Listeners to the Archers may be forgiven for thinking that, with Rob Titchener gone, the world is a serene place in which a few minutes around the kitchen table can sort out any problem. Just this month:
- A mass infection of every cow in Borsetshire by David Archer and his temporarily wayward daughter is acknowledged as soon as it is known and visits to the neighbours are concluded by promises of complete compensation.
- The divorce of an agriculture venture capitalist who seemingly is unaware of even the basic principles of divorce law, nevertheless negotiates the splitting of assets with his cuckolded wife over a single cup of coffee, trading “Edinburgh” for “Courcheval” as if it were no more important than a personalised game of monopoly.
Maybe Jeremy Corbyn and his team are fans? For when I hear of all the problems they are going to solve, part of me wonders why we don’t all think what a lovely idea it is for someone else to pay for our dreams of clockwork railways, state funded universities and limitless health and social care? The answer I think is that, most of us, most of the time, can distinguish between the real world and the Archers.
But are our perceptions of the real world correct and helpful? An election reflects what the nation’s view of the real world is and, on current polls, the view is that it’s war Jeremy, but not as we know it. Last year’s referendum was a declaration of independence, akin to the Boston Tea Party. And, like the nascent USA was, we are now at war, albeit a trade rather than physical one, with our erstwhile overlords. In this situation our need for safety (the strongest need other than survival, according to Maslow’s hierarchy) is strong and continuity is the watchword, which I could perhaps better express as strong and stable leadership. Oh…
Defence of the realm, protection of assets (in social care) and reduced borrowings all relate to this fundamental need that will be with us for at least two more years and probably well beyond that.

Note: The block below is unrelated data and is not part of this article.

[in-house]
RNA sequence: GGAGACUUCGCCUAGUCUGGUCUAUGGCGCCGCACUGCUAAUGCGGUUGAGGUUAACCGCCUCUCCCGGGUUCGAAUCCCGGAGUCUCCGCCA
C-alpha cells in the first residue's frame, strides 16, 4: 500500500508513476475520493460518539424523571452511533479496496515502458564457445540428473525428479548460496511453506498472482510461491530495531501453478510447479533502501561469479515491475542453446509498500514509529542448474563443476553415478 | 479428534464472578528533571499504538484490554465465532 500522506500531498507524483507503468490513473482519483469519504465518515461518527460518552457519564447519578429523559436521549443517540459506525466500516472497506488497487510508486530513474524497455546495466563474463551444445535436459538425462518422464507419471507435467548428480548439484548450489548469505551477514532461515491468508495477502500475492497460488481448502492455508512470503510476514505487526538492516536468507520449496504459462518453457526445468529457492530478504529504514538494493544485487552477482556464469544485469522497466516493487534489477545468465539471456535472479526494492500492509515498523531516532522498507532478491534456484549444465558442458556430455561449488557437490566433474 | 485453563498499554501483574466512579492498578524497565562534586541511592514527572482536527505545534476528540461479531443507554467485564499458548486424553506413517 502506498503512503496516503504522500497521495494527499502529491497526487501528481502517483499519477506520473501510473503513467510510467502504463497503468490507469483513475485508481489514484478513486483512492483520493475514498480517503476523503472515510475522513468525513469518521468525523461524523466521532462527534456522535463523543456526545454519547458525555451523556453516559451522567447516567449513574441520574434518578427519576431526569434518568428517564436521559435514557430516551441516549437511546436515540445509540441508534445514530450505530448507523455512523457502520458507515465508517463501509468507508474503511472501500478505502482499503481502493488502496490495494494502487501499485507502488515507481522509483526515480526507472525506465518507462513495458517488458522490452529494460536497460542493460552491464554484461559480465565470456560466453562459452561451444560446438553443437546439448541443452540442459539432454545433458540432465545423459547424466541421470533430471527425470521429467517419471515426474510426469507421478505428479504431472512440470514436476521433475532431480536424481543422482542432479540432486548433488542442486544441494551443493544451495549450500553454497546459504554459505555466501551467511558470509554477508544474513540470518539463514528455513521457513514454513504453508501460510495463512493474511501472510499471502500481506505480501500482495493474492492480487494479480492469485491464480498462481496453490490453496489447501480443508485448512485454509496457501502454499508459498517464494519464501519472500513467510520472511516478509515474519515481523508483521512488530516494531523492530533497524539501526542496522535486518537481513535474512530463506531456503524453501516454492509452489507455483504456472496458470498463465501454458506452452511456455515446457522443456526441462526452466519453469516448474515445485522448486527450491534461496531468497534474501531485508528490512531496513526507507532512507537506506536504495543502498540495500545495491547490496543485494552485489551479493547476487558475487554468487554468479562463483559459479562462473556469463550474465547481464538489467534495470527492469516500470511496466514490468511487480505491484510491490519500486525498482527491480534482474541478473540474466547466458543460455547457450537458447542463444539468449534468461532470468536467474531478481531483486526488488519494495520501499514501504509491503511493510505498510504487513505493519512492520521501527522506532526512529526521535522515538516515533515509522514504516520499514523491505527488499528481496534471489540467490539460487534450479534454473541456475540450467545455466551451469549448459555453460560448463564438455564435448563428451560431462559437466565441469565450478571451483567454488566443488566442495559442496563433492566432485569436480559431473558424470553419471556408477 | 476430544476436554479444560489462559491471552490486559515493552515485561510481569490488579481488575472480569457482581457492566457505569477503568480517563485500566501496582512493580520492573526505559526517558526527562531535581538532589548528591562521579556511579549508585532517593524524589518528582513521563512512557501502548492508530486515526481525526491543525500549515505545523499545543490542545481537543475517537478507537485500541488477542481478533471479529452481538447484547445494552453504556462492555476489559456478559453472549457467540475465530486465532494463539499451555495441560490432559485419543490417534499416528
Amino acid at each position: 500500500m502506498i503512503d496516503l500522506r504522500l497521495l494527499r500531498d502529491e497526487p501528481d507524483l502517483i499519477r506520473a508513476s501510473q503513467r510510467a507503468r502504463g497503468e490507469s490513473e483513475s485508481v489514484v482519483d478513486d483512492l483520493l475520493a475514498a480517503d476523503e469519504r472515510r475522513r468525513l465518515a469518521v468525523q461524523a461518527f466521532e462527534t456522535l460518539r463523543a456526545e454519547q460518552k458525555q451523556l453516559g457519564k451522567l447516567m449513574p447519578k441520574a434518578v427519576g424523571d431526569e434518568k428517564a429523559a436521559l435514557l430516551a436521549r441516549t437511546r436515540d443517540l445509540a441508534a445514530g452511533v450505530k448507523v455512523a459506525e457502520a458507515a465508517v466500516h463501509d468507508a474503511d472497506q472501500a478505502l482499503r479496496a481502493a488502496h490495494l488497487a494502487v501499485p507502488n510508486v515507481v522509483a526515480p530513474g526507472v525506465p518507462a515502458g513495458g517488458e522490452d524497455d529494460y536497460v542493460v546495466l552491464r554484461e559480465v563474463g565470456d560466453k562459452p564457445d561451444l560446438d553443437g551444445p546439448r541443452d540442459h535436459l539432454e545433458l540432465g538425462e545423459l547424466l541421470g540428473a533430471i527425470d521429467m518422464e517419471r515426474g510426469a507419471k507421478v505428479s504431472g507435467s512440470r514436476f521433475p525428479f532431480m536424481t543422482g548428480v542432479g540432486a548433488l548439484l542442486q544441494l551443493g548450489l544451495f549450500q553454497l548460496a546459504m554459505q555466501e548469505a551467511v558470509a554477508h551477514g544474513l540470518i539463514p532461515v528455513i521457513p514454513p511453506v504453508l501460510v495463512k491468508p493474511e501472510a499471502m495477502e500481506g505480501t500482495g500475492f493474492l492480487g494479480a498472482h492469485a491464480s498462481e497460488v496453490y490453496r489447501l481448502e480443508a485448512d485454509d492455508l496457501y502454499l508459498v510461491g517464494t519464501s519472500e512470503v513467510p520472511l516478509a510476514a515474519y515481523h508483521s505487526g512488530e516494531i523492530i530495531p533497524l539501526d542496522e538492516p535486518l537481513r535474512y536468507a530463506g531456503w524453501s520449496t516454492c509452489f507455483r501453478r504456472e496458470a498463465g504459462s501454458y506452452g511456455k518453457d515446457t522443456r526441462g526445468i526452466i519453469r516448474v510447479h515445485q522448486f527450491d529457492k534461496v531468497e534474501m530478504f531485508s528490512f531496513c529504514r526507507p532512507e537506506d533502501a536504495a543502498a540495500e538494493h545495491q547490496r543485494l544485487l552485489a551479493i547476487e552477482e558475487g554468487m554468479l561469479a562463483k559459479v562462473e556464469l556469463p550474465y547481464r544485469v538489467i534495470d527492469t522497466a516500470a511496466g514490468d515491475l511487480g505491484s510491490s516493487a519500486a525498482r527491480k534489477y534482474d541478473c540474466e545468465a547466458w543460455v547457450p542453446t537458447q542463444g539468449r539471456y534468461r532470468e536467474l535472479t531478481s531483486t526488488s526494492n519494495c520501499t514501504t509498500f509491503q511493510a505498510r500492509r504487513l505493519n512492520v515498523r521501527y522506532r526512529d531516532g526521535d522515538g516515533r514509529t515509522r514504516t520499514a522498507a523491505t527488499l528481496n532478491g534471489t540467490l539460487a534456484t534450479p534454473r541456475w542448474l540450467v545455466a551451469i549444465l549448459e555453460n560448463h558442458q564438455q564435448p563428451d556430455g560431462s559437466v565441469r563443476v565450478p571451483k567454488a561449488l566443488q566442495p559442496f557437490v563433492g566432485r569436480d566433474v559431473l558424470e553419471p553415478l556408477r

But one of the other memes that prevails at the moment is the increasing disparity of wealth. In addition to structural issues, which my colleague Andrew McNally sets out so clearly, what every entrepreneur knows is that returns are a function of risk. Taking little or no risk produces small returns, while larger risks return greater profits and losses. It’s the ability to face the prospect of loss that determines whether you will be able to create wealth. I, like most if not all entrepreneurs, have lost money, got things wrong and considered just giving up (three times since you ask). But I kept going, because business is not life and death and the consequences of taking risks are not actually fatal. Those people who create wealth realise that our current economic scenario may look like war but is not actually life and death, that it does contain risks but that they can be overcome, by working diligently. Even if you forget to check the documentation of the new cows you’re buying, nor practise the basic principles of bovine welfare, all is not lost – there’s still apple pie for supper.